Brižine Fishing Port
Design for bad weather. Heavy duty base for fishermen. A robust house resistant to anything. Resistant to unhappy context of the Kaštela Riviera, one of the most beautiful Adriatic bays, mostly burdened with devastated industry and chaotic construction. Resistant to spatial anarchy. Resistant to uncertain fate, changes of urban landscape, functions and use modalities. Resistant to lack of care and maintenance. Resistant to merciless exposure to sea and winds, as well as to toxic industry.
Generous to people. Providing them with protected space for work, big inner courtyards and porticoes. A place for a fishermen’s break, rest, wash, repair, education and preparation before going out to sea again.
Generous to space. Establishing order at the pier and guidelines for order in Kaštela. On the historic trail of rusty boats, that ended their lifetime at the grave dock here. Subliming layers of space – from the ancient Salona, over brutal industry to rough sea and Mediterranean scents.
Brižine Fishing Port is located in the western Kaštela port area – Brižine, bordering with Kaštel Sućurac. Brižine pier and its surrounding area are former port grave dock, that has been neglected and wasted, with no purpose and devastated, for more than 20 years. Still at berth, rusty wreck Istranka, once famous floating restaurant on the postcards of Split Port and a yacht that took Archduke Ferdinand’s body on its last voyage to Austrian-Hungary battle ship Szent Istvan, waiting at the Neretva River mouth.
Layout and construction of new fishing port facilities will ensure bigger berthing capacity for fishing boats operating in the Central and Eastern Adriatic area and create conditions for better fishing trade. Quality control of catch will be enabled at the landing pier itself, as well as traceability of fishery products. Ships can be supplied with fuel, leading to more rational energy use and reduction of gases’ emissions, acceptance of discards, collection and waste disposal (old fishing nets, sea waste).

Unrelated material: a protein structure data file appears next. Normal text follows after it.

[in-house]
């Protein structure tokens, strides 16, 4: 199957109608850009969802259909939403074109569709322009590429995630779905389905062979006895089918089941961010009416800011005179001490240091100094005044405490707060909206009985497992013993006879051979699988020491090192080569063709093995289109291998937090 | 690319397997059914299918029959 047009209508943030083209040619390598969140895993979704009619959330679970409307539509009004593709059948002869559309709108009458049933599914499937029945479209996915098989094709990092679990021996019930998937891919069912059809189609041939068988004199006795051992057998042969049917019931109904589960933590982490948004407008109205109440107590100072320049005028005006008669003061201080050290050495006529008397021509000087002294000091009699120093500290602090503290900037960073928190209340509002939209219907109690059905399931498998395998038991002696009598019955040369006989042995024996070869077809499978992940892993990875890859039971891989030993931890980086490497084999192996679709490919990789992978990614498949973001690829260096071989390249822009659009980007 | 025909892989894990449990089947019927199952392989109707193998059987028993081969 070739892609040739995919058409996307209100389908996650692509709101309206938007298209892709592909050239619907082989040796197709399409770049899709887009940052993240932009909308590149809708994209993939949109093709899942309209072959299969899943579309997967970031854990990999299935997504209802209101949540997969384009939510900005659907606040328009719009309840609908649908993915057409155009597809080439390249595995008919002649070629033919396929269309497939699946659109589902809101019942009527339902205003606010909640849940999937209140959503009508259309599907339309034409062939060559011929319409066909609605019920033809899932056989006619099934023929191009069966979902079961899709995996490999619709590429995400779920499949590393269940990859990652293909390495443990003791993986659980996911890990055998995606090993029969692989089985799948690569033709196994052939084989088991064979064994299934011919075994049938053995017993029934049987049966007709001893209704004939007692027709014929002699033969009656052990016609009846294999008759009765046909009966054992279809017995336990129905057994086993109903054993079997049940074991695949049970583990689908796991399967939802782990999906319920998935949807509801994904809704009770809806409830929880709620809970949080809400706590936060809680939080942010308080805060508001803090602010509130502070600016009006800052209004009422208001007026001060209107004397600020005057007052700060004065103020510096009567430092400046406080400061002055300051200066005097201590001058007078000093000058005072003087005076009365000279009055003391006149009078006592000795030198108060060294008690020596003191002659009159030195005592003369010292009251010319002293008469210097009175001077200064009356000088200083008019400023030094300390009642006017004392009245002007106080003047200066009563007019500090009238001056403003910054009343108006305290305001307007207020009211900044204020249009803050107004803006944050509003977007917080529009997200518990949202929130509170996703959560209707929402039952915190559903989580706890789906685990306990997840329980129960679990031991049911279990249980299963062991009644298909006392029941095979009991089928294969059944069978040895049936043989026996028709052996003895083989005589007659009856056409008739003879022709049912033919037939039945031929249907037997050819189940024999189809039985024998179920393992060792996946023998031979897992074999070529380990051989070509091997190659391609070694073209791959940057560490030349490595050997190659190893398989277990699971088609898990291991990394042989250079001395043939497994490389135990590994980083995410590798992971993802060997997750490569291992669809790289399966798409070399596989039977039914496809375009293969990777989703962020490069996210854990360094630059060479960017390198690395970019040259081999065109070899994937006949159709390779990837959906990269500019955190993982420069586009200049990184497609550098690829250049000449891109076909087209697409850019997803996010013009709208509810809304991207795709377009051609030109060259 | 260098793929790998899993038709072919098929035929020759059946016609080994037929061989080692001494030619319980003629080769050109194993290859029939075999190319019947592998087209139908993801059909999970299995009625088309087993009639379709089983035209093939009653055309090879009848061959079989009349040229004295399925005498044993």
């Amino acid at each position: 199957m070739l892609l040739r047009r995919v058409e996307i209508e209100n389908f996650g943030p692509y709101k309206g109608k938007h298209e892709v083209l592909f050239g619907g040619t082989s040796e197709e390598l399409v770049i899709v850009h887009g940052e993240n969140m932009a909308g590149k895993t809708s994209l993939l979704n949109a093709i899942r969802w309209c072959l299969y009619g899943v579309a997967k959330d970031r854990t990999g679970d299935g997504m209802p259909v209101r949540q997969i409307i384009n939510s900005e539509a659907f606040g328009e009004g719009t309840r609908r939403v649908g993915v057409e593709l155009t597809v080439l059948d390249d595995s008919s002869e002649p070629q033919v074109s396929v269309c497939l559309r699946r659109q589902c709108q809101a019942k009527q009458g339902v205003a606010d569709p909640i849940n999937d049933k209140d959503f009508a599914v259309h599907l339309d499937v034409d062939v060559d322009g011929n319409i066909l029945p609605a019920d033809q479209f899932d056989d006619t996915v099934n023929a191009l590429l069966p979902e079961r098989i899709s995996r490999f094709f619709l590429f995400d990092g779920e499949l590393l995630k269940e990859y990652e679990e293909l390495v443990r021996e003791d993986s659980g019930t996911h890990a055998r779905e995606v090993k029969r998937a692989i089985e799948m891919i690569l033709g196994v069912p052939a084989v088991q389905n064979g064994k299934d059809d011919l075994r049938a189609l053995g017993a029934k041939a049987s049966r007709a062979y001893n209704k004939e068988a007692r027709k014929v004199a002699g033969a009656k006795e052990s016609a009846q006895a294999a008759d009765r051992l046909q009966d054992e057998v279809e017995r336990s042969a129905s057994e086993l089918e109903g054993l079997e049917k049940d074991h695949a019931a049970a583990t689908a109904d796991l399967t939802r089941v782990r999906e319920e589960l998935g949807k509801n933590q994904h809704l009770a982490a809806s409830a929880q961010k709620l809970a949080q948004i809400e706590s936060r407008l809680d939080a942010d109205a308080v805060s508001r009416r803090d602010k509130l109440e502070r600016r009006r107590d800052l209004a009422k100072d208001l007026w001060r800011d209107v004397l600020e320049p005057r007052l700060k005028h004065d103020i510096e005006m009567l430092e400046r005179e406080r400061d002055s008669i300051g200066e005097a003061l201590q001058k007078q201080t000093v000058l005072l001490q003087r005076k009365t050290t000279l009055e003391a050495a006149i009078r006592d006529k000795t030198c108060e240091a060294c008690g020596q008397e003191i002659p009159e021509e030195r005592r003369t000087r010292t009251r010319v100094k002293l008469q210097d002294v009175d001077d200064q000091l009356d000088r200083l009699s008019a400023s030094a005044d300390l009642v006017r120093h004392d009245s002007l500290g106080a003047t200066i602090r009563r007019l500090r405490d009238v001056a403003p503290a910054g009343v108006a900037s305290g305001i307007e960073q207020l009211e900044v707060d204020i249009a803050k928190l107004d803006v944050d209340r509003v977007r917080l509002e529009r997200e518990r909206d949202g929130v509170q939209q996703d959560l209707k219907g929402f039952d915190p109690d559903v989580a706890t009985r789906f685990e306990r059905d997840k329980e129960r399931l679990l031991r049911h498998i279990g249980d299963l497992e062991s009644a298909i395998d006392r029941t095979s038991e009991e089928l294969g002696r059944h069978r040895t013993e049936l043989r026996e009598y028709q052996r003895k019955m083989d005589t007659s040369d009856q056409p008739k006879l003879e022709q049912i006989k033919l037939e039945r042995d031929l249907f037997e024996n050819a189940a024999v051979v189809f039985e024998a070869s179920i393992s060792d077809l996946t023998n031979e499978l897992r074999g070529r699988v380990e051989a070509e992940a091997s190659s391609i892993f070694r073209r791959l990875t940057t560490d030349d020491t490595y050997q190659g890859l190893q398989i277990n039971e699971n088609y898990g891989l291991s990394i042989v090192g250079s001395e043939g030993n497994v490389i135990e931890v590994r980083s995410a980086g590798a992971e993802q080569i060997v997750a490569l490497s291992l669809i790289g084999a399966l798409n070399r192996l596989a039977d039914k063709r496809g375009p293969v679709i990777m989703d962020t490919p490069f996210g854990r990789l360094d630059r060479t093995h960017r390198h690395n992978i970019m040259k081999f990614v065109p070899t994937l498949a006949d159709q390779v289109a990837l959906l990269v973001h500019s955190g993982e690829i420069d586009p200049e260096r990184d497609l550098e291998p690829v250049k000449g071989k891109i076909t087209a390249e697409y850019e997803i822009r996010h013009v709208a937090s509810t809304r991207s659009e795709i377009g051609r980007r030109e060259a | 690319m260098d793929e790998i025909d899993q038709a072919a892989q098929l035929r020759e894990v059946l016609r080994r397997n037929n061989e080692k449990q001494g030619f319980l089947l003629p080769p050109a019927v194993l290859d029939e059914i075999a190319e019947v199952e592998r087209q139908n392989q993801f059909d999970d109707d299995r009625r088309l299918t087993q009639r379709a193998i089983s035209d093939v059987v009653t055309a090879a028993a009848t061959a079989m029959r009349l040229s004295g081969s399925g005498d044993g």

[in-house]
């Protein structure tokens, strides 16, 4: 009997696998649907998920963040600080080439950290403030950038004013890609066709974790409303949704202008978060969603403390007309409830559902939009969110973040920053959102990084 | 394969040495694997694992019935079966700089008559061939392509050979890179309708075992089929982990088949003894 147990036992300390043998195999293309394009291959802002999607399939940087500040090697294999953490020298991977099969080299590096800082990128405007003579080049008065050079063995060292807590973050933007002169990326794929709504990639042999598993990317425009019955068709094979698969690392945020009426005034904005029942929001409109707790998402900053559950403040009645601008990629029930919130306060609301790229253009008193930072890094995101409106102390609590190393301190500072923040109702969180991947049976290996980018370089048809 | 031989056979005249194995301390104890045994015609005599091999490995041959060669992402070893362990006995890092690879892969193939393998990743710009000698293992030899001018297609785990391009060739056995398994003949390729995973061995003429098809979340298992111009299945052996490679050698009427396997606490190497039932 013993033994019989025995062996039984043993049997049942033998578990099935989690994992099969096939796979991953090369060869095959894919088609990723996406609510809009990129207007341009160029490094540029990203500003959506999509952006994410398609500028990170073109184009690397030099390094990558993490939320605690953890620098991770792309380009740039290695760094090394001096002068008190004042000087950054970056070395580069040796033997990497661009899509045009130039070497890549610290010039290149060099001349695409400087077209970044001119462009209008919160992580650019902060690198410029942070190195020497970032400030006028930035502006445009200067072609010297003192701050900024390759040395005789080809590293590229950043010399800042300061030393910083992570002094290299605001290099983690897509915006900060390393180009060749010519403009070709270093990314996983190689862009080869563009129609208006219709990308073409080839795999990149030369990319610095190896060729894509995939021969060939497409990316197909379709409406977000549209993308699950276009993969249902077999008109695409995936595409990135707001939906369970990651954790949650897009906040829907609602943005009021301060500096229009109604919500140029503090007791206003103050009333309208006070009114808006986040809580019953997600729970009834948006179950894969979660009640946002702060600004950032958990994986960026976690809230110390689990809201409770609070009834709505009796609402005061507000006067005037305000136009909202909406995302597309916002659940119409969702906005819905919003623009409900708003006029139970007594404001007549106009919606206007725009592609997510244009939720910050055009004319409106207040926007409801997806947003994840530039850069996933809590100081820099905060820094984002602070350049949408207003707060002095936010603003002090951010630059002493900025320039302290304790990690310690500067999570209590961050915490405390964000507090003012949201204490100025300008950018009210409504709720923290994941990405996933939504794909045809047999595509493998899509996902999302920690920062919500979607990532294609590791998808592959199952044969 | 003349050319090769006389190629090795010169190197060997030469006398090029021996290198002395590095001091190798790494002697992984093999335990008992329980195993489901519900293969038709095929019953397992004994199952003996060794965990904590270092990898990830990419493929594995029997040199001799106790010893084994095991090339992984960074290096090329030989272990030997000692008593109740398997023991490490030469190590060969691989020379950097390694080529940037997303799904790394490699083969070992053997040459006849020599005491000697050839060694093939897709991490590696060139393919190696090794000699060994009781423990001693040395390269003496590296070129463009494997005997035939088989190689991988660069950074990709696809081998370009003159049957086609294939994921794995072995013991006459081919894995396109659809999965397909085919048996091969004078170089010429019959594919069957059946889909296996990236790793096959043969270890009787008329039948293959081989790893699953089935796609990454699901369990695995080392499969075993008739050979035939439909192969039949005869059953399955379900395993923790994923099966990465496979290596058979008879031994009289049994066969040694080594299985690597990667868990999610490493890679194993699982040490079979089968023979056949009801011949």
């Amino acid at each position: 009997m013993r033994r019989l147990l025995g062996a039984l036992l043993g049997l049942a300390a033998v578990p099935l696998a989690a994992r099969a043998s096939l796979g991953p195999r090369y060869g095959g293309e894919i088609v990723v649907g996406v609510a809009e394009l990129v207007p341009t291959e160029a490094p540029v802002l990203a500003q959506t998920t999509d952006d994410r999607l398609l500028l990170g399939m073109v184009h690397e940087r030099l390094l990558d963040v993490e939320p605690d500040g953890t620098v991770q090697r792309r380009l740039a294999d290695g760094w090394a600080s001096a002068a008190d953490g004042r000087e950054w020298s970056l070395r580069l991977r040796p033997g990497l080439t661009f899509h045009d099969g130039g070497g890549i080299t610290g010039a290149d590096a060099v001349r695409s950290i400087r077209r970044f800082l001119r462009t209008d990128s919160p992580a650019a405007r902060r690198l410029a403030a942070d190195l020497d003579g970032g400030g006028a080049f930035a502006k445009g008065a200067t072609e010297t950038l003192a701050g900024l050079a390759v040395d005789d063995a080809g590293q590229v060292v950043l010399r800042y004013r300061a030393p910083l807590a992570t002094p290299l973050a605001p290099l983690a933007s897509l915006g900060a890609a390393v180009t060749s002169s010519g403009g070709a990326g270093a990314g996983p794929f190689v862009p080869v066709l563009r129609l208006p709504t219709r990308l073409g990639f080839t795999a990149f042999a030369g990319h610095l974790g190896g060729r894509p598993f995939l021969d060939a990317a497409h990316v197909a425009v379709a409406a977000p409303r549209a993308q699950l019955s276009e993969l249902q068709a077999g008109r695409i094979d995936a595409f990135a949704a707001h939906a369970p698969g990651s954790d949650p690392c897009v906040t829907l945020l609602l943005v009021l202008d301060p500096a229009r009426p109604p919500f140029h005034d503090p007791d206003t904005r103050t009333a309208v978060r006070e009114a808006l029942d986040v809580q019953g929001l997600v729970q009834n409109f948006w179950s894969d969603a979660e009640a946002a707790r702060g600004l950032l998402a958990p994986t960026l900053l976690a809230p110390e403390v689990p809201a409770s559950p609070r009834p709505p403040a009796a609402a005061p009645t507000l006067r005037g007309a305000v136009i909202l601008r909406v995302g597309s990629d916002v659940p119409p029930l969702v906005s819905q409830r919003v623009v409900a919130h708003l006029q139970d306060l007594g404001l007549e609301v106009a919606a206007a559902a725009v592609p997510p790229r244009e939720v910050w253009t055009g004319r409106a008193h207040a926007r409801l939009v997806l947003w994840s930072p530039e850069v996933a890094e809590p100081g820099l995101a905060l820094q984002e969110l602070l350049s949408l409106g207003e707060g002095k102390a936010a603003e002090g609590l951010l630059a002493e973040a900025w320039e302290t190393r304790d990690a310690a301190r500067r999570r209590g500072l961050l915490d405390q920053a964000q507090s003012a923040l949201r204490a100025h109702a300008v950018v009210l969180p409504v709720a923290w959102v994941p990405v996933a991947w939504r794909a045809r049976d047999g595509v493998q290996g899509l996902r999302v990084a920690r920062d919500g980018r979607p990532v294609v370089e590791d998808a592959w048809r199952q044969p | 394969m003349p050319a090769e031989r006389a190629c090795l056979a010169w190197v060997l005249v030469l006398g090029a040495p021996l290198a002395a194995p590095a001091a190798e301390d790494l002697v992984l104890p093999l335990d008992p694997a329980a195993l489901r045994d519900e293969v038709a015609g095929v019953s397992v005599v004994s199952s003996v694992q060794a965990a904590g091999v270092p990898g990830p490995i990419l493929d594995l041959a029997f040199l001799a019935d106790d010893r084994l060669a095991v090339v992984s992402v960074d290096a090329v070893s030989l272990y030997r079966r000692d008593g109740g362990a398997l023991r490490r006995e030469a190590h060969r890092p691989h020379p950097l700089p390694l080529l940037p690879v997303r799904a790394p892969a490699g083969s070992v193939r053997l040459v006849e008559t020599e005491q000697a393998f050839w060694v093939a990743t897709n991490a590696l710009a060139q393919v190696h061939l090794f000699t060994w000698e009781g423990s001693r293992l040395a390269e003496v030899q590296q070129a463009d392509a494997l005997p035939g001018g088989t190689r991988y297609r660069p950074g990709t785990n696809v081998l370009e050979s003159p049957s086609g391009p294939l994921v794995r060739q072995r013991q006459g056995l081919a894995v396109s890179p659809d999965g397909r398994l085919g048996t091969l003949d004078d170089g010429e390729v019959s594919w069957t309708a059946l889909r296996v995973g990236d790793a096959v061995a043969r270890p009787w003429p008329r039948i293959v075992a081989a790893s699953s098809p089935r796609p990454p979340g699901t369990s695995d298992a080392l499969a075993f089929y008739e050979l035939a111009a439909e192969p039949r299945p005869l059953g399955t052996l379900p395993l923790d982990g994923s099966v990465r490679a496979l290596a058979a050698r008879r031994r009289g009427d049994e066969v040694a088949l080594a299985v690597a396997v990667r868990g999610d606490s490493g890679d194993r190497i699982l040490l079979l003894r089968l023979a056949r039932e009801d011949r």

The pier is set up as a big manipulative area for all logistics operations. The house is positioned centrally on the pier, from its connection to the land all the way to the sea. Transport routes pass through inner courtyards and porticoes of the house, intended for transhipment of fish, supply and service activities, protected from the sun, wind and rain. Southern portico, on the very water’s edge, created covered working coastline. Fishermen have protected working space here, right next to their boats.
Red concrete wall frame unites all closed, covered and protected port spaces. Cold storage area, servicing hall, sanitary working spaces, technical and energy units are positioned in separate buildings within this frame. The space for all equipment and devices, extensions, activities and gadgets are also planned inside the frame. The frame is robust enough to withstand all required adaptations and to provide for all present and future needs. Pigmented red concrete can preserve its original look for a long time and ages gracefully, with practically no maintenance at all.
Servicing facilities are usually not the object neither of architectural nor public interest. They are built with no other ambition than to fulfil their primary function. Once erected, they determine our environment by their utilitarian logic, beyond any justified reason. Brižine Fishing Port is a good example showing that any functionality can be enhanced, humanized, shaped and enriched with meaning.